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Minute-men, raised for his Regiment, and which Lord Stirling has requested may be sent to this City, to wit: William Clarice, Captain; Gilbert Strong, First Lieutenant; and Abraham Hyat, Second Lieutenant.

Ordered, That Commissions issue for those gentlemen. And they were issued accordingly.

Mr. Oliver Templeton applied for liberty to go on board the Ship Phenix, to obtain leave of Captain Parker for the vessel loaded by order of the Continental Congress to go to sea.

An oath was administered to Mr. Templeton, in the words following:

“You do solemnly swear on the Holy Evangelists of Almighty God, that you will not give any intelligence or information whatever to any person or persons on board of the ships-of-war in this harbour, or on board of Governour Tryon’s ship, or the Packet, or any of them, relative to any Fortifications erecting for the defence of this City and Colony; and that you will not carry on board any or either of the said vessels, or deliver to any person on board of or belonging to the said vessels, any letter or paper writing, until you shall have read the same, and know that it does not contain any information relative to the said Fortifications, or any of them. So help you God.”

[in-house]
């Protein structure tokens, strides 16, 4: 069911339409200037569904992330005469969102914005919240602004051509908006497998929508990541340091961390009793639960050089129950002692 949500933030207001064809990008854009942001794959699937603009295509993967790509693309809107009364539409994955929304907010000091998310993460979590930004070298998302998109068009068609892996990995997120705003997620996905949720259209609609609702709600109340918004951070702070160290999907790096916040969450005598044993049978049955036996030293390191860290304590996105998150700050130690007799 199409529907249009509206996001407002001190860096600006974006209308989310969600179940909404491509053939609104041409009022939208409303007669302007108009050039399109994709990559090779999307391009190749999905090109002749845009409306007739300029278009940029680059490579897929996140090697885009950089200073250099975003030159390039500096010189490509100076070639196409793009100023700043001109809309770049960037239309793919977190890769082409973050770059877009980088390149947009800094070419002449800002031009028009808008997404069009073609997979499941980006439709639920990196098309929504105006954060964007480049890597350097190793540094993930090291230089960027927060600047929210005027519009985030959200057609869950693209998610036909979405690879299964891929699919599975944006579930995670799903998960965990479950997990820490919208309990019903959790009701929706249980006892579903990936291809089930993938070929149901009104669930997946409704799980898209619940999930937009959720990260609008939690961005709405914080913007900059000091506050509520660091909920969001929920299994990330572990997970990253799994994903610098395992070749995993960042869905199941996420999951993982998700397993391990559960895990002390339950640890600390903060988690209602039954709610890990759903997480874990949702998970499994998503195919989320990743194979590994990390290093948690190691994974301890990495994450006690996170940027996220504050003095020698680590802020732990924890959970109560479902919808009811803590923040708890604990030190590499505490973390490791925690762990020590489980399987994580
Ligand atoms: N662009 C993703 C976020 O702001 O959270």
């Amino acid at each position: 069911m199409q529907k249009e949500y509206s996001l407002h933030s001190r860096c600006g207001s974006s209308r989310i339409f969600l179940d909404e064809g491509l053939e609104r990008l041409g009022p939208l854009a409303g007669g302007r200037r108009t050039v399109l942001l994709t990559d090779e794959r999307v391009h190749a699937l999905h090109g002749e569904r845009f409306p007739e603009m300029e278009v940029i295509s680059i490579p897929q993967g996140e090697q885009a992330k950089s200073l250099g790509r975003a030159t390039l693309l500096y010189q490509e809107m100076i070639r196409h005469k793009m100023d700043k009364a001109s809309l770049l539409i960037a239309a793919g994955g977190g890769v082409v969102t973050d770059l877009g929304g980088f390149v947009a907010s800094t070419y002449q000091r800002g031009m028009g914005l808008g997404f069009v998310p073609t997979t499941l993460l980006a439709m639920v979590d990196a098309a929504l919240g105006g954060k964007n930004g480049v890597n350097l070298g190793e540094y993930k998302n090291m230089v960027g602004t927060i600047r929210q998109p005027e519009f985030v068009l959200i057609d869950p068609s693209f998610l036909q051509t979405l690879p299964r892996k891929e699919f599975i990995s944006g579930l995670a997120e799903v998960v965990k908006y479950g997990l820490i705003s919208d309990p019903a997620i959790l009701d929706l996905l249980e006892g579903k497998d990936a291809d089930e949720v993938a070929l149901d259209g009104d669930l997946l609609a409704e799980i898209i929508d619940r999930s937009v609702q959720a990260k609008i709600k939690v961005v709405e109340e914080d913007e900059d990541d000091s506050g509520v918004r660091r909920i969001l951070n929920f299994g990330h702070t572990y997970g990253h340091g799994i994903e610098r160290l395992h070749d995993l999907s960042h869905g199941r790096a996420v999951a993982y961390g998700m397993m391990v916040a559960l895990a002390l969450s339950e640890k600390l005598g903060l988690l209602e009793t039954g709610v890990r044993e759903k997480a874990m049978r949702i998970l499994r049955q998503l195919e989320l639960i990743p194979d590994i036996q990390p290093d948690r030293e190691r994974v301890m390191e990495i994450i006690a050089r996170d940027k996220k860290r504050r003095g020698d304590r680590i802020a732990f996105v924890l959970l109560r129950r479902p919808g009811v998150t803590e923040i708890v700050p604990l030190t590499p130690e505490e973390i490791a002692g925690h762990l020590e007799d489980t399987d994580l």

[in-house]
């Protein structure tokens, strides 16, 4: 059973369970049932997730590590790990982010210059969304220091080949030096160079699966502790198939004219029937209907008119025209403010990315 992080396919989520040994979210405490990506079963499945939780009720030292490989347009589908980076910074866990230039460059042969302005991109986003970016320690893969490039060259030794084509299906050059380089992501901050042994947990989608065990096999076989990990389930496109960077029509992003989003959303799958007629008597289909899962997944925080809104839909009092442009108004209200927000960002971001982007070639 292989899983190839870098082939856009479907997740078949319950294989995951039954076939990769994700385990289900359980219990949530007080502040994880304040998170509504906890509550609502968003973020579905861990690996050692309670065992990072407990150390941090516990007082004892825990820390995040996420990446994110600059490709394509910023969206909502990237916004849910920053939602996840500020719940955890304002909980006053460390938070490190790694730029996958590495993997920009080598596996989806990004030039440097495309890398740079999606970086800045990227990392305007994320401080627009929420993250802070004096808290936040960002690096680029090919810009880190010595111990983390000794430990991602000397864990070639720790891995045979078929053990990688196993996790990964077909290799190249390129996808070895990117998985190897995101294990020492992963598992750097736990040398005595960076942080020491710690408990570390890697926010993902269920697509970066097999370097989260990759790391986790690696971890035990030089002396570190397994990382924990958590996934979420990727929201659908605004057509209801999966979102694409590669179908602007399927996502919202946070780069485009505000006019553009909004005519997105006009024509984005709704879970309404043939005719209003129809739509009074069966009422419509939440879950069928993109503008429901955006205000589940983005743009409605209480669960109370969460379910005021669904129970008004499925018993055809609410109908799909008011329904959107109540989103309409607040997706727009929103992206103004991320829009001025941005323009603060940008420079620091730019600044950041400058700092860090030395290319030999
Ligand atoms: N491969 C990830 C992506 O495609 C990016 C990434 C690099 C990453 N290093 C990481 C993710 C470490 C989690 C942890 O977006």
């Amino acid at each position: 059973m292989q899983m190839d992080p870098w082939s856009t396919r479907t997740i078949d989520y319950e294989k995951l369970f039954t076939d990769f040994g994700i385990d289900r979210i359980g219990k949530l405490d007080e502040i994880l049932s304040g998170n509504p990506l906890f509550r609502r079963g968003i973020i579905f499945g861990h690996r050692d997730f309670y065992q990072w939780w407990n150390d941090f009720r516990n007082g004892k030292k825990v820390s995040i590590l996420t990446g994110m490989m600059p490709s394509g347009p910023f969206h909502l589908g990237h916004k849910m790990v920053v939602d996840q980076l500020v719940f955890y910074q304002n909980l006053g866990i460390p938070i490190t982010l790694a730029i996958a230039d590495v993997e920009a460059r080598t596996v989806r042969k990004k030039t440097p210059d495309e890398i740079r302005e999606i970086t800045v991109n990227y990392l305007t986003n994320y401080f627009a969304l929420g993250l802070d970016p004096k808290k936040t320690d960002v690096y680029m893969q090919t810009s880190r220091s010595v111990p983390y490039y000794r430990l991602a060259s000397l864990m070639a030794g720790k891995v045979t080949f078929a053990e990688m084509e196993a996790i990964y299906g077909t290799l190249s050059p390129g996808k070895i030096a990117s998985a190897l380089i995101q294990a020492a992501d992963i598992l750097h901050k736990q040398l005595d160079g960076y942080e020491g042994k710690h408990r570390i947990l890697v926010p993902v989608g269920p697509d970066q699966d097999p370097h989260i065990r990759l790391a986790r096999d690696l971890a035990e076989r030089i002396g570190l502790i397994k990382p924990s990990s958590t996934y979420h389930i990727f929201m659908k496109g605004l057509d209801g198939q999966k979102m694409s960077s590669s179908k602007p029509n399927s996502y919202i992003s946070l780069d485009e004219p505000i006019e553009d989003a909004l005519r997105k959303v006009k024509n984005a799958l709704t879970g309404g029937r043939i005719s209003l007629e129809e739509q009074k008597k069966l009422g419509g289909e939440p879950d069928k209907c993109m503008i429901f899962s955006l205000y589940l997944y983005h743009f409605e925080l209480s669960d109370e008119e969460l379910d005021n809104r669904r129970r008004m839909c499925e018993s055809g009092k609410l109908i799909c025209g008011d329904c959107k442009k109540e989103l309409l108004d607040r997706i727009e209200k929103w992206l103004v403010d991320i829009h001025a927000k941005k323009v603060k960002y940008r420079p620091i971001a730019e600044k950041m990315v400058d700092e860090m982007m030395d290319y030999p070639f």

Ordered, That Mr. Oliver Templeton be, and he is hereby, permitted to go on board his Majesty’s Ship Phenix with the Port-Master, and to return, he having been previously sworn that he will not convey any intelligence relative to the Fortifications erecting for the defence of this City and Colony.

The Account of Christopher Duyckinck and his Company, for going to Nassau-Island, and tarrying sundry days, by order of the Provincial Congress, to attempt to take a pilot, was brought into the Committee and read: it amounts to forty-four Pounds one Shilling and six Pence, only.

Ordered, That it be submitted to the Auditors, or Pay-Table Board.

The Committee took into consideration the case of John Young, brought from Easthampton, now a prisoner at the Barracks, and the Letters and Examinations relating to him. And thereupon made the following order, to wit: